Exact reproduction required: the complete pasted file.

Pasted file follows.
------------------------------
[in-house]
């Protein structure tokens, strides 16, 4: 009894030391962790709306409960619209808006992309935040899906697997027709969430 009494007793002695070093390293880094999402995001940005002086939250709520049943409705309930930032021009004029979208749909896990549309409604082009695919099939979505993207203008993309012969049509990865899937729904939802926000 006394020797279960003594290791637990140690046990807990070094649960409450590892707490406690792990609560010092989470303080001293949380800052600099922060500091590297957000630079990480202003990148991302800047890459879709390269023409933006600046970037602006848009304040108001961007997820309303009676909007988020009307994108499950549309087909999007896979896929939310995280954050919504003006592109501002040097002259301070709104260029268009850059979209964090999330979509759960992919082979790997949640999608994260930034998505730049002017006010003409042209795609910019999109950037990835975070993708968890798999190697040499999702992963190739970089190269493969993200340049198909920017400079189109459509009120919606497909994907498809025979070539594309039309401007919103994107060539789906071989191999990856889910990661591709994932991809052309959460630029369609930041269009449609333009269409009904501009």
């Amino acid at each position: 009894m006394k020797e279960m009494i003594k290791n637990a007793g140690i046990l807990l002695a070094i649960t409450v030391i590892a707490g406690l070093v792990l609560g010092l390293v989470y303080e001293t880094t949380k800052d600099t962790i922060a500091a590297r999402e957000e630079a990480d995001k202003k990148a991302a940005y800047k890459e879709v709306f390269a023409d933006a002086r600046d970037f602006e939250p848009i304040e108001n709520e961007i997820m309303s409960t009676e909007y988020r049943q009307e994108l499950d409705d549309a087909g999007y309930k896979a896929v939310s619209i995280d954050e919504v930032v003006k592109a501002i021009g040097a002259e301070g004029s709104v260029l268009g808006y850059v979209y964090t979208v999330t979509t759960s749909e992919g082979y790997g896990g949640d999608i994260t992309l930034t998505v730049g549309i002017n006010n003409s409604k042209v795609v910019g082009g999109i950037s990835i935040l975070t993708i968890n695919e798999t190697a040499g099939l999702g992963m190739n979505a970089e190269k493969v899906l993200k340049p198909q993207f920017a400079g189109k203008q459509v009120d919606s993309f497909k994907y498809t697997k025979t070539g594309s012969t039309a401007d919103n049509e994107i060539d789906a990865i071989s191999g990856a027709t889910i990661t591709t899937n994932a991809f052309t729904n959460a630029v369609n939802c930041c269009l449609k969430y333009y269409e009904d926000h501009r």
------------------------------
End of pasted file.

[in-house]
């Protein structure tokens, strides 16, 4: 009894030391962790709306409960619209808006992309935040899906697997027709969430 009494007793002695070093390293880094999402995001940005002086939250709520049943409705309930930032021009004029979208749909896990549309409604082009695919099939979505993207203008993309012969049509990865899937729904939802926000 006394020797279960003594290791637990140690046990807990070094649960409450590892707490406690792990609560010092989470303080001293949380800052600099922060500091590297957000630079990480202003990148991302800047890459879709390269023409933006600046970037602006848009304040108001961007997820309303009676909007988020009307994108499950549309087909999007896979896929939310995280954050919504003006592109501002040097002259301070709104260029268009850059979209964090999330979509759960992919082979790997949640999608994260930034998505730049002017006010003409042209795609910019999109950037990835975070993708968890798999190697040499999702992963190739970089190269493969993200340049198909920017400079189109459509009120919606497909994907498809025979070539594309039309401007919103994107060539789906071989191999990856889910990661591709994932991809052309959460630029369609930041269009449609333009269409009904501009």
């Amino acid at each position: 009894m006394k020797e279960m009494i003594k290791n637990a007793g140690i046990l807990l002695a070094i649960t409450v030391i590892a707490g406690l070093v792990l609560g010092l390293v989470y303080e001293t880094t949380k800052d600099t962790i922060a500091a590297r999402e957000e630079a990480d995001k202003k990148a991302a940005y800047k890459e879709v709306f390269a023409d933006a002086r600046d970037f602006e939250p848009i304040e108001n709520e961007i997820m309303s409960t009676e909007y988020r049943q009307e994108l499950d409705d549309a087909g999007y309930k896979a896929v939310s619209i995280d954050e919504v930032v003006k592109a501002i021009g040097a002259e301070g004029s709104v260029l268009g808006y850059v979209y964090t979208v999330t979509t759960s749909e992919g082979y790997g896990g949640d999608i994260t992309l930034t998505v730049g549309i002017n006010n003409s409604k042209v795609v910019g082009g999109i950037s990835i935040l975070t993708i968890n695919e798999t190697a040499g099939l999702g992963m190739n979505a970089e190269k493969v899906l993200k340049p198909q993207f920017a400079g189109k203008q459509v009120d919606s993309f497909k994907y498809t697997k025979t070539g594309s012969t039309a401007d919103n049509e994107i060539d789906a990865i071989s191999g990856a027709t889910i990661t591709t899937n994932a991809f052309t729904n959460a630029v369609n939802c930041c269009l449609k969430y333009y269409e009904d926000h501009r």